Living Conditions in North Korea

For many, the living conditions in North Korea are so grievous that they would rather take their chances in China than stay. According to the 2021 Trafficking in Persons Report, North Korea has detained “an estimated 80,000 to 120,000 persons in political prison camps and an undetermined number of persons in other forms of detention facilities, including re-education through labor camps.” Regularly, authorities hold these citizens without any formal criminal charge, trial or conviction. Reports also indicated many cases of detention of accused persons’ family members.

Inside the prison camps, everyone from children to the elderly is “subject to forced labor, including logging, mining, manufacturing or farming for long hours under harsh conditions.” Children get little to no access to education and all prisoners face routine beatings, sexual assault, unhygienic living conditions and insufficient food or medical attention. Closing its borders, North Korea made it impossible to gauge exact numbers, but many do not survive this treatment.

Even outside detention facilities, living conditions are bleak. Since the Arduous March of the 1990s, millions of North Koreans have died from starvation. Largely attributed to a Stalinist economic system and Russia and China’s halted food and oil subsidies to North Korea after the Cold War, this period of sweeping destitution caused a massive spike in migration. Though the estimated rates of defection have slowed since then, starvation is still an issue across North Korea and a prominent reason for an escape to China.

Life in China

The pervasive human rights violations North Korean defectors face in China are appalling. Victims face sexual assault and kidnapping and are often part of perpetually abusive situations. A 2019 report by Korea Future Initiative alleges that tens of thousands of North Korean women and girls become a part of the sex trade and sale–an industry that generates roughly $105 million annually.

This report also revealed that “an estimated 60% of female North Korean refugees in China are trafficked into the sex trade. Of that number, close to 50% are forced into prostitution, over 30% sold into a forced marriage, and 15% pressed into cybersex,” according to Forbes.

Prostitution in China reportedly accounts for about 6% of China’s GDP. Cybersex trafficking is becoming a more prevalent issue, with girls as young as 9 years old becoming victims in front of cameras live-streaming to a global audience.

Forced marriage has long been a practice of abusers of this vulnerable population. China’s “long-standing one-child policy and penchant for sons have resulted in a massive gender imbalance, making it challenging for Chinese men to find wives.” The physical and psychological abuse of “bride trafficking” that victims face is often overwhelming.

What is more, victims of these atrocities are unable to speak up. A simple recognition as a North Korean national has dire consequences, primarily due to China’s ruthless repatriation policy. If Chinese authorities discover them, they forcibly return trafficking victims to North Korea, “where they are subject to harsh punishment, including forced labor in labor camps, torture, forced abortions” or even executions, according to the 2021 Trafficking in Persons Report. Many choose to endure the conditions in China rather than face retribution from their native country.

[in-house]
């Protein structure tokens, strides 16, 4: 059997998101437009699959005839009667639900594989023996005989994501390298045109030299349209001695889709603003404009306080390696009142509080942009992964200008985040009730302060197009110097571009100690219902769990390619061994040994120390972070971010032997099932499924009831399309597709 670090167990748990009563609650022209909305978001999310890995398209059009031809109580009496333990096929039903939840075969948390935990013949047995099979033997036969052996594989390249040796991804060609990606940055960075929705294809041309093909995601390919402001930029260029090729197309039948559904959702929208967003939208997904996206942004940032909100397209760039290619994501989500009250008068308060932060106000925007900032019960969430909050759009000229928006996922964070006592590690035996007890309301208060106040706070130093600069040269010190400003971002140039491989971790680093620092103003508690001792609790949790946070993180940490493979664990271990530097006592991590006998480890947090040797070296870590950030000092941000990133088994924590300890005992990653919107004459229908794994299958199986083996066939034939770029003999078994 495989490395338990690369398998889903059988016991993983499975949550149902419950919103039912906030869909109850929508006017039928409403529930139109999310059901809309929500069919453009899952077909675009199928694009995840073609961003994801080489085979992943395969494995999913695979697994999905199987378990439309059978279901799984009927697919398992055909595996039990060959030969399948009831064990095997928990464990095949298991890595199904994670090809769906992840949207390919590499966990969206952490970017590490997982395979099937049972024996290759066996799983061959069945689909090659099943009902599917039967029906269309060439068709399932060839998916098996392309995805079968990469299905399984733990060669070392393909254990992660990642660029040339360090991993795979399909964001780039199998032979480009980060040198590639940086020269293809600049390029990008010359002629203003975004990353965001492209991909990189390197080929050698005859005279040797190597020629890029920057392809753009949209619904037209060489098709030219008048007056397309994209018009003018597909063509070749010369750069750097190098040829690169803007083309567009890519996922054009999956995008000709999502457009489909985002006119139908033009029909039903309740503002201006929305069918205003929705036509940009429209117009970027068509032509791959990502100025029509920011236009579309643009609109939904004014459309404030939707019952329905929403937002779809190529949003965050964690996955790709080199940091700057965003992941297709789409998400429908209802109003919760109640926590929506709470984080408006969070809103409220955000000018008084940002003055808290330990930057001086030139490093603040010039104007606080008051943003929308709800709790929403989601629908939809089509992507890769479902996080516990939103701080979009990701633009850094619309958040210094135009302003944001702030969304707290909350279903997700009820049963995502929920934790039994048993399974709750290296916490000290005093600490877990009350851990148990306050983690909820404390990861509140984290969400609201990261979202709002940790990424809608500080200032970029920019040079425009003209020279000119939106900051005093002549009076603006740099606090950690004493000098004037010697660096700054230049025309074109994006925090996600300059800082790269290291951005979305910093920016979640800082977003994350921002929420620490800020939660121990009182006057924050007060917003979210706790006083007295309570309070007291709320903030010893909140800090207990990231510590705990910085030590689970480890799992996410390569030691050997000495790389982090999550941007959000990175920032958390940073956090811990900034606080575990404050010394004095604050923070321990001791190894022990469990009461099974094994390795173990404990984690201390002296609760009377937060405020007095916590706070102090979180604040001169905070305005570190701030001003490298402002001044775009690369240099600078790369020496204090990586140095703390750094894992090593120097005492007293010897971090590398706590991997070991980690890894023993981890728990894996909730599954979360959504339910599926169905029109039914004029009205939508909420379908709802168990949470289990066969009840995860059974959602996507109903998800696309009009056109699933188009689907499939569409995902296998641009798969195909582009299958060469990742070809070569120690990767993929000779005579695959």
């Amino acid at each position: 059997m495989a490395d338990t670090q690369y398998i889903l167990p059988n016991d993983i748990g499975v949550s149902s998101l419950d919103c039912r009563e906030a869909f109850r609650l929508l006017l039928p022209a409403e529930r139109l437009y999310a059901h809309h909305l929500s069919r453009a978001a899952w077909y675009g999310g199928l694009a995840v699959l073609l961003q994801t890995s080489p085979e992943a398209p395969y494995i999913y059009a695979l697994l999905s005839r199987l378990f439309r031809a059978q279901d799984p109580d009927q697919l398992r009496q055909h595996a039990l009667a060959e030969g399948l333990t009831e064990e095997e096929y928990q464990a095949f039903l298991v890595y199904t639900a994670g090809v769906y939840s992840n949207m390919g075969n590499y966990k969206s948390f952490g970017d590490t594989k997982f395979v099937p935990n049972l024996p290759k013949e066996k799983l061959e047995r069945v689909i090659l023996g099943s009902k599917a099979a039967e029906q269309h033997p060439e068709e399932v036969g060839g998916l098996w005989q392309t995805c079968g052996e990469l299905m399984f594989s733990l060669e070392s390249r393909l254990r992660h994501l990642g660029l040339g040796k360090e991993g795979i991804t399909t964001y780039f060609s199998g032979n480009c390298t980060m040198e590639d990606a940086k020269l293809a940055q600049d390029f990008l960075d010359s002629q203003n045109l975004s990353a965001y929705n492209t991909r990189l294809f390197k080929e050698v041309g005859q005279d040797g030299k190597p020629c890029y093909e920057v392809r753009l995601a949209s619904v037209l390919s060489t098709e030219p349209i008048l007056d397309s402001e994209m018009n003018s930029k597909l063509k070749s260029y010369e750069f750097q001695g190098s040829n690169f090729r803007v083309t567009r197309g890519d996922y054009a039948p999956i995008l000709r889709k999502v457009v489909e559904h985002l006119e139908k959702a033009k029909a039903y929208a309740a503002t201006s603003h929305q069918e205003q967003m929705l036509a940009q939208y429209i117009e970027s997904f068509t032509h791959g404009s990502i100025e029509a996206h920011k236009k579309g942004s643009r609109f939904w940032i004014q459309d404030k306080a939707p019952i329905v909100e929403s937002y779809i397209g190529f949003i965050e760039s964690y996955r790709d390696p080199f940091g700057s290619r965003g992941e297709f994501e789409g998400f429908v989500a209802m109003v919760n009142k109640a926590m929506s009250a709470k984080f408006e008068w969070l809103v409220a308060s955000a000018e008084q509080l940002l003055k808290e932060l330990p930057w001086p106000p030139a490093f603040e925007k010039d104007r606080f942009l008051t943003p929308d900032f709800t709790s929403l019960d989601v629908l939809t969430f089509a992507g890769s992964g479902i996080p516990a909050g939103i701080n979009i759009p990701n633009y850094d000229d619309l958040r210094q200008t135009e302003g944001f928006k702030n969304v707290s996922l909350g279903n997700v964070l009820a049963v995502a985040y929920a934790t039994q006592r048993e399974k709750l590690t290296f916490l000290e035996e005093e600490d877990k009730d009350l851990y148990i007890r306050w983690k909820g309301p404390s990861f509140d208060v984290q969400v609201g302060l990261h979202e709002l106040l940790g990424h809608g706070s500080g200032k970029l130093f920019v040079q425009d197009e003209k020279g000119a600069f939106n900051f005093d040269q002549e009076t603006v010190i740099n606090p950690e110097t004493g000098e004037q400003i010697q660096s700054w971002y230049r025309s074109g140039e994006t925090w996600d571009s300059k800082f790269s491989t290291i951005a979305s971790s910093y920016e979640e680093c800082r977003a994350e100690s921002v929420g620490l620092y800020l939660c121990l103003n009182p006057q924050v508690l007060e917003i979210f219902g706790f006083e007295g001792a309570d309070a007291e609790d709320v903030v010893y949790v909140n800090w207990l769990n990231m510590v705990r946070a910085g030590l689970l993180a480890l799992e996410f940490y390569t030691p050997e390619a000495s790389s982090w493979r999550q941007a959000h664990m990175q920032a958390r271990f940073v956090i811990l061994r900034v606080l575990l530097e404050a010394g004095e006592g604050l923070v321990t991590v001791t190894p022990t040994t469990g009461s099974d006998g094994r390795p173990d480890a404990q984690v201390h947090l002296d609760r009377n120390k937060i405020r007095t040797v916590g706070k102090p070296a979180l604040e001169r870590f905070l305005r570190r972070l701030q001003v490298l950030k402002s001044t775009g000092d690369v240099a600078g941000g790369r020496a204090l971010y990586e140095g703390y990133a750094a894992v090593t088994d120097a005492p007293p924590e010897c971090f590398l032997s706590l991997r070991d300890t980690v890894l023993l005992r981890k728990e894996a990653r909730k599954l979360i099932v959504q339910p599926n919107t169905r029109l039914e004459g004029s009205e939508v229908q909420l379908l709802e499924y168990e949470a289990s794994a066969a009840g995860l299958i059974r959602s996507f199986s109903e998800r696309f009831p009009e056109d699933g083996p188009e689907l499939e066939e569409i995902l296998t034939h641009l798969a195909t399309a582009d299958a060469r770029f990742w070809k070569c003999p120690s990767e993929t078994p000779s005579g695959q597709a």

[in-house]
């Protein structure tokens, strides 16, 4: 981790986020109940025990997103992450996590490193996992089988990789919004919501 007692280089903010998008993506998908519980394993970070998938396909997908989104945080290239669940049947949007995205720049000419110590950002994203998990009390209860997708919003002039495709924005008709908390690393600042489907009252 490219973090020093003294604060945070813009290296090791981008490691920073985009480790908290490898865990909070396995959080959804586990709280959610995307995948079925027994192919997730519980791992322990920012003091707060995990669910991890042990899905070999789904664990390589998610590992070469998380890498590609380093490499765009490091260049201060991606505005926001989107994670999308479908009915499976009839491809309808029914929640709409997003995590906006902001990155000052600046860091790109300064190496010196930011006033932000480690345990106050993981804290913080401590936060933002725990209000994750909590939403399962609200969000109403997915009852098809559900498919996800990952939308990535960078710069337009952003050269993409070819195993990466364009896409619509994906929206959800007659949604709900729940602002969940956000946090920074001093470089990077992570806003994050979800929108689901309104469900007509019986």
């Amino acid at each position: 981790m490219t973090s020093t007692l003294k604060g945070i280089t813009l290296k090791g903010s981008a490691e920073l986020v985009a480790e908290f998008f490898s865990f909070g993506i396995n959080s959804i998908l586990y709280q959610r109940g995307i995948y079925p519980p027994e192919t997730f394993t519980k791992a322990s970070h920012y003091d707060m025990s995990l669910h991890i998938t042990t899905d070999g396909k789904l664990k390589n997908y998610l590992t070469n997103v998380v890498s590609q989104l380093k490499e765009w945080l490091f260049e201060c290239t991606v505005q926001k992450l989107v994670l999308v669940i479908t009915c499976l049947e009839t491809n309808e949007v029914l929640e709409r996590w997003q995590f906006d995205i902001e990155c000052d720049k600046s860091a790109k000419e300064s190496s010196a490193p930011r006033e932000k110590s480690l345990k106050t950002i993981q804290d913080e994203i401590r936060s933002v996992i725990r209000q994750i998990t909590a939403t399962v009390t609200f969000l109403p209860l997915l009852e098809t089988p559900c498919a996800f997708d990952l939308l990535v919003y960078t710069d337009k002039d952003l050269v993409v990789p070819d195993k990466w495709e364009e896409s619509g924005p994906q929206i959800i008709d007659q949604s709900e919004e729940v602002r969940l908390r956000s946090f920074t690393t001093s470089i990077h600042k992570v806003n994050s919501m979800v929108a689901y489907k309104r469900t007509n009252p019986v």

Legal Gray Area

The legal status of North Korean escapees is a major contributor to their unique vulnerability. They are typically classified between categories in international law that divide migrants into “deserving and undeserving groups–forced or voluntary, political refugee or economic migrant, trafficked or smuggled.”

North Koreans usually want to leave their country, making them arguably complicit with their smugglers. Therefore, many perceive them more like ‘economic migrants,’ defined as “smuggled” instead of “trafficked.”

The U.N. Protocol on Trafficking calls on governments to protect the victims of trafficking. However, as China classifies North Korean defectors as economic migrants, they do not make any protective efforts, instead opting for their notorious repatriation policy.

Refugee protections would almost certainly benefit these defectors. However, the U.N. defines a refugee as a person who has “fled war, violence, conflict or persecution and has crossed an international border to find safety in another country.” This definition does not include economic migrants, meaning that North Korean defectors do not apply the protections a refugee gets either.

However, according to UNHCR, the same people that China deems “economic migrants” could arguably be considered refugees “sur place” given the “well-founded fear of persecution” and grave consequences they would face upon their return.

All said, there is no perfect classification of North Korean defectors in China, leaving them to fall between the cracks of international law. With no protections, nowhere to turn for help and no resources, their abusers are free to act without consequence.

Solutions

Some organizations have taken steps to help address these atrocities. The All-China Women’s Federation, an NGO headquartered in Beijing, has established ongoing projects to address and “alleviate the problem, including, in four provinces, the establishment of transfer, training and recovery centers” that have assisted more than a thousand victims to date. China has also hosted a number of Children’s Forums in Beijing to raise awareness for child trafficking, and in 2007, the government agreed to a Plan of Action Combating the Trafficking of Women and Children.